FAO workshop highlights sharing of satellite dataSome 50 scientists and engineers gathered at the United Nations' Food and Agriculture Organisation headquarters in Rome, Italy, on 27 April for a workshop to discuss the use of gathering, cataloguing and sharing satellite imagery, spatial databases and interactive maps.
The amount of data acquired by satellites is increasing at an exponential rate, with many images able to be used for numerous applications. Sharing and reusing these data are beneficial for organisations as it allows them to gain access to more information and to decrease costs. In order to share, the data must be collected and catalogued and users must know such collections exist and how to search for them.
The Catalogue/Discovery Services Standardisation workshop – organised jointly by ESA, the Food and Agriculture Organisation (FAO) and the Joint Research Centre (JRC) – highlighted current and future standardisation efforts of each agency that is making Earth observation (EO) data available to users together with the relevant geospatial data.
Opening the workshop, FAO Assistant Director-General Alexander Julius Müller said: "Whereas FAO has a record of longstanding and productive cooperation with both the European Space Agency as well as the EU-Joint Research Centre, this is the first time the three agencies meet in one room for a full day to review and discuss common experiences and ways forward to use standardized approaches for locating and using geospatial data."
Maps derived from satellite imagery play an important role in the work of decision makers, sustainable development planners and humanitarian and emergency managers in need of quick, reliable and up-to-date user-friendly cartographic products as a basis for planning and monitoring their activities.
Global Monitoring for Environment and Security (GMES), a joint initiative of the European Commission and ESA, will harmonise in-situ and space-based data to provide timely and quality data at global, regional and local levels. GMES will join all available scientific data on environmental and security issues and customise it to users' specific needs.
GMES will be of great value throughout the developing world because it is able to provide infrastructure information which may not otherwise exist. For instance, by providing and disseminating high-quality data sets of road networks, ports and airstrips, agencies will be able to better deliver food aid.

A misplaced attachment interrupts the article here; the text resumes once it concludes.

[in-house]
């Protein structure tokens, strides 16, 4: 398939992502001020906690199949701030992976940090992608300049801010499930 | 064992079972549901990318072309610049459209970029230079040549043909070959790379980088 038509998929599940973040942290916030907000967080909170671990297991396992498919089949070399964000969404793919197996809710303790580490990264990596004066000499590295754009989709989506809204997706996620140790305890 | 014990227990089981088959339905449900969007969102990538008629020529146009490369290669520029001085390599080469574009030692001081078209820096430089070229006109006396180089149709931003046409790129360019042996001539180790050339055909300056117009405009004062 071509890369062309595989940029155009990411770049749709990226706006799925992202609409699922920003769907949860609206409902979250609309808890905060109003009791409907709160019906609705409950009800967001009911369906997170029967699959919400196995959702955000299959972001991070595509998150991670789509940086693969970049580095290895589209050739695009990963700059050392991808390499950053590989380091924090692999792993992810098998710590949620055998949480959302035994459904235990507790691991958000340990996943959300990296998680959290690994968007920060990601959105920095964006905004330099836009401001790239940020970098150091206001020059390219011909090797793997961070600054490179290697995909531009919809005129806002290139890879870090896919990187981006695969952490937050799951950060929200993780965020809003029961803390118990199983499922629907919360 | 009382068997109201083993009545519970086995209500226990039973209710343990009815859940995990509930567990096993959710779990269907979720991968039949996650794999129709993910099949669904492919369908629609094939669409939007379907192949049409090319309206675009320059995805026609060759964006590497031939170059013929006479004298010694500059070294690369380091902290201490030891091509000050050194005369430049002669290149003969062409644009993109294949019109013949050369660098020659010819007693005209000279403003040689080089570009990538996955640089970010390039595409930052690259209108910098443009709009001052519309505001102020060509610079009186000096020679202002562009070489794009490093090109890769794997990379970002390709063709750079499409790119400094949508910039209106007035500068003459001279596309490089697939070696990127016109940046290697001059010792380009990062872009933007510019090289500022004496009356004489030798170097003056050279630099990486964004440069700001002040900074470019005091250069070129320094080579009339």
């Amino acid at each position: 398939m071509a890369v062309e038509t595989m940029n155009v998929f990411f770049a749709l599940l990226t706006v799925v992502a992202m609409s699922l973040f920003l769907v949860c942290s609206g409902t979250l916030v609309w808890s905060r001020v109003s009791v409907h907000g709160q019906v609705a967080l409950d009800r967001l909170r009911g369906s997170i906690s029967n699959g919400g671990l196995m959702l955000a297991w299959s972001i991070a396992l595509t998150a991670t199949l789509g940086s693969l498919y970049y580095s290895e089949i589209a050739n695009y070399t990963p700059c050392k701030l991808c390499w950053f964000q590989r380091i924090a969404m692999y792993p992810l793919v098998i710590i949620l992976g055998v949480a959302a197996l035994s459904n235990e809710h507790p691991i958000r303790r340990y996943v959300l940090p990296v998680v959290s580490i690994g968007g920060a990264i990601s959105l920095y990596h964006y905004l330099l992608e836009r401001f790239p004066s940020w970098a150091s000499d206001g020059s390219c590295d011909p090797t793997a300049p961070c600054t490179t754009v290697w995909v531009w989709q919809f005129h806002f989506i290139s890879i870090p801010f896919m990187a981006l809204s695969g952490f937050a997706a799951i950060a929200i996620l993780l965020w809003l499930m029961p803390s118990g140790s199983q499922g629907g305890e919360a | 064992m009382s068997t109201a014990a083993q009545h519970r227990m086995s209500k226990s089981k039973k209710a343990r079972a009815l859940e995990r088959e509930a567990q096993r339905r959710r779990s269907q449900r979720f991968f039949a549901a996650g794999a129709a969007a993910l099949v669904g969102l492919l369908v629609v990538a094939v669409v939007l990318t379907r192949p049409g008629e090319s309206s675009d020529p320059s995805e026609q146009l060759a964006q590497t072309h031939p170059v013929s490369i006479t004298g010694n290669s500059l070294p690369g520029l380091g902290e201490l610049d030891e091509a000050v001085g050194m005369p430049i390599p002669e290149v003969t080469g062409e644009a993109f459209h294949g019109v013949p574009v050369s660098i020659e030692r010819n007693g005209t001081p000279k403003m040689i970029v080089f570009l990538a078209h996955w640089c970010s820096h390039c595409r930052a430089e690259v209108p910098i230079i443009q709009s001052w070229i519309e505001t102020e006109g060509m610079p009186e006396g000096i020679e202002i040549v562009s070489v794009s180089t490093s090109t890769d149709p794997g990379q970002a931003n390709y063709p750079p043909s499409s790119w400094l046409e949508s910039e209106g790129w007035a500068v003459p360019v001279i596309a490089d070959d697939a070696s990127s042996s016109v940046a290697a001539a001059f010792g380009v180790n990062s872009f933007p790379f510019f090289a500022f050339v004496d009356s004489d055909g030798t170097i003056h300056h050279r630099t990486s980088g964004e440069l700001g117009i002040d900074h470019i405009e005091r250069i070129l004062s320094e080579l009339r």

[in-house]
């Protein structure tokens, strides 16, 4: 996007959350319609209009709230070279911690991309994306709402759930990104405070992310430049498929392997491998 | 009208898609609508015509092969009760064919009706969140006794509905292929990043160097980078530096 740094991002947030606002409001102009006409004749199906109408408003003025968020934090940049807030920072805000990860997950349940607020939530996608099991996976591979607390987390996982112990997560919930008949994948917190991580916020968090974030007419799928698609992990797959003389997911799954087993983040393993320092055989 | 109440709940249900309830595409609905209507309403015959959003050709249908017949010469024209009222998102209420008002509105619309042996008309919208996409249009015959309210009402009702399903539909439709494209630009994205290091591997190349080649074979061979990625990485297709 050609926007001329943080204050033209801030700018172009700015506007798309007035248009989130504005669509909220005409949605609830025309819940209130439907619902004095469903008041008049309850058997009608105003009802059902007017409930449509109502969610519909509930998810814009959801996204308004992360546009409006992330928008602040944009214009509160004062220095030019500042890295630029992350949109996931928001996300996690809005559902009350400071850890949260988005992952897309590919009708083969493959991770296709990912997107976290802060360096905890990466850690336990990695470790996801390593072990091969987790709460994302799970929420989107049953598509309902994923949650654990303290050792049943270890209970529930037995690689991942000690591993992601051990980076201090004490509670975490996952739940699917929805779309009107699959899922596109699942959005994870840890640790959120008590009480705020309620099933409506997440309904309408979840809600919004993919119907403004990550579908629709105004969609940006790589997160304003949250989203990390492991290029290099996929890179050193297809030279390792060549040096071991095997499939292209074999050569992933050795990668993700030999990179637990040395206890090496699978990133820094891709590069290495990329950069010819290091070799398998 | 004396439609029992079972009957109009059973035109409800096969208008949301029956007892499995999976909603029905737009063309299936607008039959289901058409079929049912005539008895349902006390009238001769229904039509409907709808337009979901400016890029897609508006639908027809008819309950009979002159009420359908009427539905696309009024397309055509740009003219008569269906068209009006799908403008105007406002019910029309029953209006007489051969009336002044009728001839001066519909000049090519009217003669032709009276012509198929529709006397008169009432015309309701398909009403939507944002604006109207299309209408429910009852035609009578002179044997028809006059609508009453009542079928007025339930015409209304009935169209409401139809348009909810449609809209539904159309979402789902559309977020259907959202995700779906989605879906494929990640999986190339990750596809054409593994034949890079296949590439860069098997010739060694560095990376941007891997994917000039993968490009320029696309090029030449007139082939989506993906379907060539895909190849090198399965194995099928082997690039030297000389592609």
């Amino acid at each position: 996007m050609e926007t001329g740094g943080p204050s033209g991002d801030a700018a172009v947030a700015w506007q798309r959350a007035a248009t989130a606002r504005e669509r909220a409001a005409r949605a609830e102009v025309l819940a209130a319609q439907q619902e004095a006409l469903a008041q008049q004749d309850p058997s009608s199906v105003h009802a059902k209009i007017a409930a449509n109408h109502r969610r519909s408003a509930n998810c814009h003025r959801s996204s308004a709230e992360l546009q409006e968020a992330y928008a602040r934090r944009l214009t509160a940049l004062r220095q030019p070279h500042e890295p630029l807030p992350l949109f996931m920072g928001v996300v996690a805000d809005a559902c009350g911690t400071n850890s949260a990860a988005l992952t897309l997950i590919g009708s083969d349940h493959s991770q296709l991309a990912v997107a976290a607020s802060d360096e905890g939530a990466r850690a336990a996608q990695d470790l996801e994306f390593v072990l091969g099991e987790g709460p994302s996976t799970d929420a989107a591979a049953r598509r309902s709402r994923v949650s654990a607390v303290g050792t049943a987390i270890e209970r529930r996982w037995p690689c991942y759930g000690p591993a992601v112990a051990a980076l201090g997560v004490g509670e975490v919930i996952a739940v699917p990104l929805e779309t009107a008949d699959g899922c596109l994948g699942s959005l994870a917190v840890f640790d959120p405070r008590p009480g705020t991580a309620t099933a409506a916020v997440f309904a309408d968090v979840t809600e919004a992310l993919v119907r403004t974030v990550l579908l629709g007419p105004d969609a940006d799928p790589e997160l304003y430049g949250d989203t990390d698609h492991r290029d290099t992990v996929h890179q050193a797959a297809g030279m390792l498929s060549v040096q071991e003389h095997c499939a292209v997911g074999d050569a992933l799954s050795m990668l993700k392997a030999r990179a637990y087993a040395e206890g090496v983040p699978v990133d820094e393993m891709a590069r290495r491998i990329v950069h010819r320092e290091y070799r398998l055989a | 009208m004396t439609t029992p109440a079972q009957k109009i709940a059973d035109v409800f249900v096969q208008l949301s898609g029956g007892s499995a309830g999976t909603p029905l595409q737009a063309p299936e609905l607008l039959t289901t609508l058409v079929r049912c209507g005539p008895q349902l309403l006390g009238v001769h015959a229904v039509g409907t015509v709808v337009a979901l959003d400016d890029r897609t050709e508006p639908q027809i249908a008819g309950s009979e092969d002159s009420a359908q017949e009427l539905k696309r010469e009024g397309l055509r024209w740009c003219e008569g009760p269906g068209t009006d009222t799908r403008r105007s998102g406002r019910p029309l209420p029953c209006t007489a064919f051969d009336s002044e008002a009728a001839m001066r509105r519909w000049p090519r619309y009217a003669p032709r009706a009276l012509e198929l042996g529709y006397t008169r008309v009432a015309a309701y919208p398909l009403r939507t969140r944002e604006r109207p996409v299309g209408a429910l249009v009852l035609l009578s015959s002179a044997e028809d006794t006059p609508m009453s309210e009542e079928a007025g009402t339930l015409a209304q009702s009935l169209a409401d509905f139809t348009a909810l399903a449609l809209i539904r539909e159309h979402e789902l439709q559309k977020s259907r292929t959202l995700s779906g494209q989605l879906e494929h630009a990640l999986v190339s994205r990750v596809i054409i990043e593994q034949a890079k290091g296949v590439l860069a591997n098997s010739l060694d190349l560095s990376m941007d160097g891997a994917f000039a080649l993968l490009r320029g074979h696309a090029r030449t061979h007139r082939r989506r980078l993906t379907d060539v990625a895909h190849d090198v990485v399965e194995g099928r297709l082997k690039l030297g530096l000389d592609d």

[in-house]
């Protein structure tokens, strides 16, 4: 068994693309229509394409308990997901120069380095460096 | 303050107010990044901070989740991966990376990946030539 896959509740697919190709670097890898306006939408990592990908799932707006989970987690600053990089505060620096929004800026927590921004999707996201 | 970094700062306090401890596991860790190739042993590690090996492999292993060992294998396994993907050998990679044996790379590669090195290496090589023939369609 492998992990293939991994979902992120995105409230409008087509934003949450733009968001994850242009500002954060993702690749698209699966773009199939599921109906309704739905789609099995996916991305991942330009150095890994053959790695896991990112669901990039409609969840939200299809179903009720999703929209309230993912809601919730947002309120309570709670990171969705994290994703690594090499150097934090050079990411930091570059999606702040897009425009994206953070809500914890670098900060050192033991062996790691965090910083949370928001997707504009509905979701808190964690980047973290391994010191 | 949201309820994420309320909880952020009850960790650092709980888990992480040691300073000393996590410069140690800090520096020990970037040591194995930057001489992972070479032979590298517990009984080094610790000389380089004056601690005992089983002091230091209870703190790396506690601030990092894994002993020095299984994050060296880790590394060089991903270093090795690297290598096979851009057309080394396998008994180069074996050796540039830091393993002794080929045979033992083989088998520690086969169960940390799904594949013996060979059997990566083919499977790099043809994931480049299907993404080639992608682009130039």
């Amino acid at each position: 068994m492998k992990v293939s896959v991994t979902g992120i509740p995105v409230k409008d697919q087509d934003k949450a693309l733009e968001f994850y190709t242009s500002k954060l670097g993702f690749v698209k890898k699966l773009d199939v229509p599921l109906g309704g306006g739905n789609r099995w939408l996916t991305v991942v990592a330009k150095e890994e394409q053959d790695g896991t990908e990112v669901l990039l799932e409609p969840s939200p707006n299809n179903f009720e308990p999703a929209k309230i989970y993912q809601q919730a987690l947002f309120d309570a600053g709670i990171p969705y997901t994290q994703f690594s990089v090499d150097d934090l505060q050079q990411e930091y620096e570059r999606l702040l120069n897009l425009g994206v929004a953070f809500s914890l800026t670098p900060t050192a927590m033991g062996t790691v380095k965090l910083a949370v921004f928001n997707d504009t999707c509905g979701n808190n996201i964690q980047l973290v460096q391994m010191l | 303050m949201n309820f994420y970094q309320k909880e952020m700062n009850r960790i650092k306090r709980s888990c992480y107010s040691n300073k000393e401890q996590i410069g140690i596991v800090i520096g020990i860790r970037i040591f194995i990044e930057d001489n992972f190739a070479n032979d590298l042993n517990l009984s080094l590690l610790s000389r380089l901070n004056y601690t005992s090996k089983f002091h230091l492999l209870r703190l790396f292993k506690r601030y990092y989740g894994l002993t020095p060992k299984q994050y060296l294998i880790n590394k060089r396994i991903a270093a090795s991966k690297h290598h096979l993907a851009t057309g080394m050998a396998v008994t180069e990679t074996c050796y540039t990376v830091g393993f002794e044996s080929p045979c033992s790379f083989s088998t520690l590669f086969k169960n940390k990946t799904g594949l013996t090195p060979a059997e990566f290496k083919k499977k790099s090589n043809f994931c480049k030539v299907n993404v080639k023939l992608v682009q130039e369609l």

JCR's Infrastructure for Spatial Information in Europe (INSPIRE), expected to be released later this year, will deliver integrated spatial information services to the largest possible number of users, including policy-makers, planners and managers at national and local levels and citizens. Such services include visualisation of information layers, overlay of information from different sources, spatial and temporal analysis, among others. JRC's INSPIRE team and ESA are working together to ensure coherence of INSPIRE and GMES developments.
In September 2005, the ESA launched the "Heterogeneous Mission Accessibility -Interoperability (HMA-I) Project". HMA-I will define the necessary interfaces and a generic, service-oriented architecture to ensure interoperability within the GMES Space component comprising a constellation of satellites together with its Ground Segment and the interfaces to the other components of GMES.
Thanks to the HMA project, the interoperability of ESA's Envisat, the European Organisation for the Exploitation of Meteorological Satellites' (EUMETSAT) meteorological missions, the French Space Agency's (CNES) Pleiades, the Canadian Space Agencies Radardsat-2 and the German Space Agency's (DLR) Terrasar-x will be ensured to provide the EO data necessary to allow an operational rollout of the GMES services starting in 2008.
Last reviewed: By John M. Grohol, Psy.D. on 30 Apr 2016
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